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Addiction in the Workplace

Posted on June 3, 2015

Addiction in the Workplace

This article examines the relationship between stress in high-pressure roles and addiction, and offer tips on supporting a colleague or employee with addiction with added insight from Dr Tim Cantopher.

Addiction does not just affect the person’s mental and physical health, it really can damage all aspects of life. As well as relationship problems, money troubles and emotional instability, the effects of addiction can lead to employees becoming less productive and taking extended time off work due to an inability to cope.

Stress in the Workplace

DrugScope and Alcohol Concern conducted a survey in 2010 examiningalcohol abuse in the workplace finding that a staggering 27% of employers say drug misuse is a problem at work. CIPD found that nearly a third of organisations have dismissed employees where alcohol addiction was the reason, or a significant factor. It is clear that addiction is a widespread problem, but why?

Anyone is susceptible to addiction, although “you can trace back the majority of addiction problems to overwhelming stress. Particularly at work – people’s addictions seem to start as an attempt to self-medicate their underlying stress problems” explains Dr Cantopher.

People find themselves in a high-pressure job where the demands are too high, which often leads to an addiction cycle, Dr Cantopher states: “People across many industries take stimulants in order to get themselves going. These people are getting themselves livened up and taking their uppers during the day an then of course they’re completely wired come the evening.

“Being unable to settle down, lead a normal family life or sleep, they then turn to alcohol as their downer. Of course alcohol then makes them more anxious the next day and the whole cycle repeats itself.”

Industries with Highest Addiction

This addiction cycle is often seen in high-pressure industries, as the connection to stress is prevalent. Dr Cantopher agrees, “Certainly from my experience, people in high stress occupation are the ones who tend to self-medicate and that’s the most common route into addiction”.

Due to the taboo that still surrounds addiction, the results of any survey attempting to find out the most addicted industries is likely to be inaccurate. Dr Cantopher expands on the likelihood of clouded reports: “people like doctors and financiers are less likely to present themselves for treatment under the NHS because they’re afraid of it getting out”.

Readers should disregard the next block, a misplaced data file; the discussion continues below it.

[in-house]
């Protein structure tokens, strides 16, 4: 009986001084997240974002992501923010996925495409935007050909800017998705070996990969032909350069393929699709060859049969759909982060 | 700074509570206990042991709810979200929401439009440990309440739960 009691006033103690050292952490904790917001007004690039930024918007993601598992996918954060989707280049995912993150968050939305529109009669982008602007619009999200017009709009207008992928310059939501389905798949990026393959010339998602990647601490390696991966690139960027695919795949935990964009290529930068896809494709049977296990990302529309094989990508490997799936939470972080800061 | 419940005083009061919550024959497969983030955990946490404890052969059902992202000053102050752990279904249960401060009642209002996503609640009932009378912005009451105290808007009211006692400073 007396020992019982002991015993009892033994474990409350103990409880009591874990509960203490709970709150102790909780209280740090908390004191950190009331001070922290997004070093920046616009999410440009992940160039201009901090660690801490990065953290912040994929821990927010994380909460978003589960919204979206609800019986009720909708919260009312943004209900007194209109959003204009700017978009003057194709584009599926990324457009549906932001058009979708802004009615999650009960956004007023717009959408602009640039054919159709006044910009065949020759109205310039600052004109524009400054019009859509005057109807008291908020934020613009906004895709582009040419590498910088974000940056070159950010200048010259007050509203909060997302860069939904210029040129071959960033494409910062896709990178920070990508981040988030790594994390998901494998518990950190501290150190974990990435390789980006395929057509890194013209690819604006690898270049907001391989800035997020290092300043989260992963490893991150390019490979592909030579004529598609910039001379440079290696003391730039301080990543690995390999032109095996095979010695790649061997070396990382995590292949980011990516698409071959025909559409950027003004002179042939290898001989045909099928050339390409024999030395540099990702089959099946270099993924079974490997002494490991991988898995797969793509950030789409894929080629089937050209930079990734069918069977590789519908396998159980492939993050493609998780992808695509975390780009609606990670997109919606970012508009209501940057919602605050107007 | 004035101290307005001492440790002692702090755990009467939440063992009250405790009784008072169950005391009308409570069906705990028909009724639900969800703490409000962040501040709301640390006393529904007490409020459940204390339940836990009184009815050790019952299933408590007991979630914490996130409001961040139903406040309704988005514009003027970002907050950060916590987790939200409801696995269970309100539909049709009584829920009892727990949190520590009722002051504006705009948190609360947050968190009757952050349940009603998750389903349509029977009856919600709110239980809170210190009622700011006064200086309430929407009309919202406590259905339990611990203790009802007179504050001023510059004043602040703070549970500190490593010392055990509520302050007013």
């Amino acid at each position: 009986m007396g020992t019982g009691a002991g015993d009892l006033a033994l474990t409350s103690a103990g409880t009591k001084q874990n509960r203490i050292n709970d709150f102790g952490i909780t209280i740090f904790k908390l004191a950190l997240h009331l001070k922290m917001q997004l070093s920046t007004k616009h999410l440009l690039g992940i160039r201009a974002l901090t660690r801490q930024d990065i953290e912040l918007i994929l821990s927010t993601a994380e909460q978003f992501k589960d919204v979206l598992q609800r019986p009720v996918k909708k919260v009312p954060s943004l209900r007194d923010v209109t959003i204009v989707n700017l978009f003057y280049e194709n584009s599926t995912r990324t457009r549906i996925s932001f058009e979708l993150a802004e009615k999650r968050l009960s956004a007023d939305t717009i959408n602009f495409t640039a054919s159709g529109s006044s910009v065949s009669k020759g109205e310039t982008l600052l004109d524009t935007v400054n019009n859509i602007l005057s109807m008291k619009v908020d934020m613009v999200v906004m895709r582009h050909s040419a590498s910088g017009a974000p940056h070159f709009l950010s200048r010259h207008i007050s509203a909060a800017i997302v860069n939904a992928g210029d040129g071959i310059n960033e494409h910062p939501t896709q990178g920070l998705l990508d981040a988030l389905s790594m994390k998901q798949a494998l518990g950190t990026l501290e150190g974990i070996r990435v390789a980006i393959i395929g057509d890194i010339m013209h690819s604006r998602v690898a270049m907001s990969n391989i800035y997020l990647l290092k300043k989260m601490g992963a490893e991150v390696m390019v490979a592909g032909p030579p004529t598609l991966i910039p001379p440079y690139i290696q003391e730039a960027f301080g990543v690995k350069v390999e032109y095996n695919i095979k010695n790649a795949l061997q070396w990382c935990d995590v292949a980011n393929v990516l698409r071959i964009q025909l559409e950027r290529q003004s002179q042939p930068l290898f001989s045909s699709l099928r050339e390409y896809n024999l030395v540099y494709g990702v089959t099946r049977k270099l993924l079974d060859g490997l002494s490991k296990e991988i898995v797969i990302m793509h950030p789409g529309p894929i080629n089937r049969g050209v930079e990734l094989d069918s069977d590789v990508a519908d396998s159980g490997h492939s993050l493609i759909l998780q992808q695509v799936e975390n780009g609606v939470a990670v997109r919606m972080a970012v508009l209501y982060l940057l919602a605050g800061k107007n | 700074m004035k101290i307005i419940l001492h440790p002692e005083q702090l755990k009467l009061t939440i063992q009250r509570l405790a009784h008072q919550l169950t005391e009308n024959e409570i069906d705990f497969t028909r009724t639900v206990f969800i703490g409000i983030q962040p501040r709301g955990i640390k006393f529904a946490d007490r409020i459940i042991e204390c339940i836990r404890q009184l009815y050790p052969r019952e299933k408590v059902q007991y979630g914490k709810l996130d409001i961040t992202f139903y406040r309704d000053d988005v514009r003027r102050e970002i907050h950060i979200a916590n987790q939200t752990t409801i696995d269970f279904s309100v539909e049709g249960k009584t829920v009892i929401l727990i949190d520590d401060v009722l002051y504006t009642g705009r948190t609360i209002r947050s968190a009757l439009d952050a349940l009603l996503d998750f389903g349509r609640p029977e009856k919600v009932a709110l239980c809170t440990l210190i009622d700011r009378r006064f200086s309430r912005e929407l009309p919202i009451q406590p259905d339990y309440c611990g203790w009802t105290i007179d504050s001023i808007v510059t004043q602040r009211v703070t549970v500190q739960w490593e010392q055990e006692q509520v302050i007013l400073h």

Despite the stigma, employers and fellow employees can help people effected by stress, addiction, and other mental health conditions, simply by speaking out about it.

How to give your support

Every business should have in place a safe and confidential to support employees with any pressures, including addiction, they may be feeling inside or outside of work. High amounts of pressure can be alleviated by sharing tips on managing stressand work delegation, ridding employees of some of their burdens.

Should it become apparent to you that a colleague is showing signs of addiction do not be afraid to take action. You can help by approaching them about the issue, baring in mind to:

  • Bring up your concerns in person and in private
  • Speak in a friendly way, without judgment or accusation
  • Avoid mentions of feelings – stick to facts instead
  • Mention specific instances or events, rather than general, vague attitudes
  • Be solution-focused and positive in the way you address the next steps

With the right support and treatment, addiction needn’t be a mental health condition that costs a person’s livelihood, or a business’ success.

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